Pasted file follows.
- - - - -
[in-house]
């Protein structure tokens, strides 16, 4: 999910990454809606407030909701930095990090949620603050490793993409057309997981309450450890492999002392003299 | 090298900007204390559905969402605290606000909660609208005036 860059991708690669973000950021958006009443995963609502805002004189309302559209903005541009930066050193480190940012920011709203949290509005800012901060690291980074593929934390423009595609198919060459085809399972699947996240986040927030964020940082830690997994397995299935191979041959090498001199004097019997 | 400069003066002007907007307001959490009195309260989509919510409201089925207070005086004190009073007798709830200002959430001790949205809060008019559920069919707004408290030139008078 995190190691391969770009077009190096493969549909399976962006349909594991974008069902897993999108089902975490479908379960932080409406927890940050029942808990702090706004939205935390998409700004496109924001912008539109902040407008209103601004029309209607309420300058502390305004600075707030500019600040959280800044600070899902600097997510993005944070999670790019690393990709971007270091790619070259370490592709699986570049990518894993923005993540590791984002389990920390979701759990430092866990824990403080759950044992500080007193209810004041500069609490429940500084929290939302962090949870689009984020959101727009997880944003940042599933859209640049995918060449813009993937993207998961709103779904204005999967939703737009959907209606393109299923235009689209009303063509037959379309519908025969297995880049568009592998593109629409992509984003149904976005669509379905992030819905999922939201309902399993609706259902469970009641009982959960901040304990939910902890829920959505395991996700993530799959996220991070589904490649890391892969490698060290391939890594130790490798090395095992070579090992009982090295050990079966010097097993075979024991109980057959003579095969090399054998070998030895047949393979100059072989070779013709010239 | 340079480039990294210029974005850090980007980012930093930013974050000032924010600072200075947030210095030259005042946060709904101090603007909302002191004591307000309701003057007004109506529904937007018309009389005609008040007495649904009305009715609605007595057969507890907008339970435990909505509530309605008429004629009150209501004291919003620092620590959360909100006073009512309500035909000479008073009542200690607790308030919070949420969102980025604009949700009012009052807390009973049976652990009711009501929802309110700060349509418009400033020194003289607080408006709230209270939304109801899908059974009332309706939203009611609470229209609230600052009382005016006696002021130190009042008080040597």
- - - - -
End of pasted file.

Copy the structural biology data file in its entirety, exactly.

[in-house]
């Protein structure tokens, strides 16, 4: 999910990454809606407030909701930095990090949620603050490793993409057309997981309450450890492999002392003299 | 090298900007204390559905969402605290606000909660609208005036 860059991708690669973000950021958006009443995963609502805002004189309302559209903005541009930066050193480190940012920011709203949290509005800012901060690291980074593929934390423009595609198919060459085809399972699947996240986040927030964020940082830690997994397995299935191979041959090498001199004097019997 | 400069003066002007907007307001959490009195309260989509919510409201089925207070005086004190009073007798709830200002959430001790949205809060008019559920069919707004408290030139008078 995190190691391969770009077009190096493969549909399976962006349909594991974008069902897993999108089902975490479908379960932080409406927890940050029942808990702090706004939205935390998409700004496109924001912008539109902040407008209103601004029309209607309420300058502390305004600075707030500019600040959280800044600070899902600097997510993005944070999670790019690393990709971007270091790619070259370490592709699986570049990518894993923005993540590791984002389990920390979701759990430092866990824990403080759950044992500080007193209810004041500069609490429940500084929290939302962090949870689009984020959101727009997880944003940042599933859209640049995918060449813009993937993207998961709103779904204005999967939703737009959907209606393109299923235009689209009303063509037959379309519908025969297995880049568009592998593109629409992509984003149904976005669509379905992030819905999922939201309902399993609706259902469970009641009982959960901040304990939910902890829920959505395991996700993530799959996220991070589904490649890391892969490698060290391939890594130790490798090395095992070579090992009982090295050990079966010097097993075979024991109980057959003579095969090399054998070998030895047949393979100059072989070779013709010239 | 340079480039990294210029974005850090980007980012930093930013974050000032924010600072200075947030210095030259005042946060709904101090603007909302002191004591307000309701003057007004109506529904937007018309009389005609008040007495649904009305009715609605007595057969507890907008339970435990909505509530309605008429004629009150209501004291919003620092620590959360909100006073009512309500035909000479008073009542200690607790308030919070949420969102980025604009949700009012009052807390009973049976652990009711009501929802309110700060349509418009400033020194003289607080408006709230209270939304109801899908059974009332309706939203009611609470229209609230600052009382005016006696002021130190009042008080040597």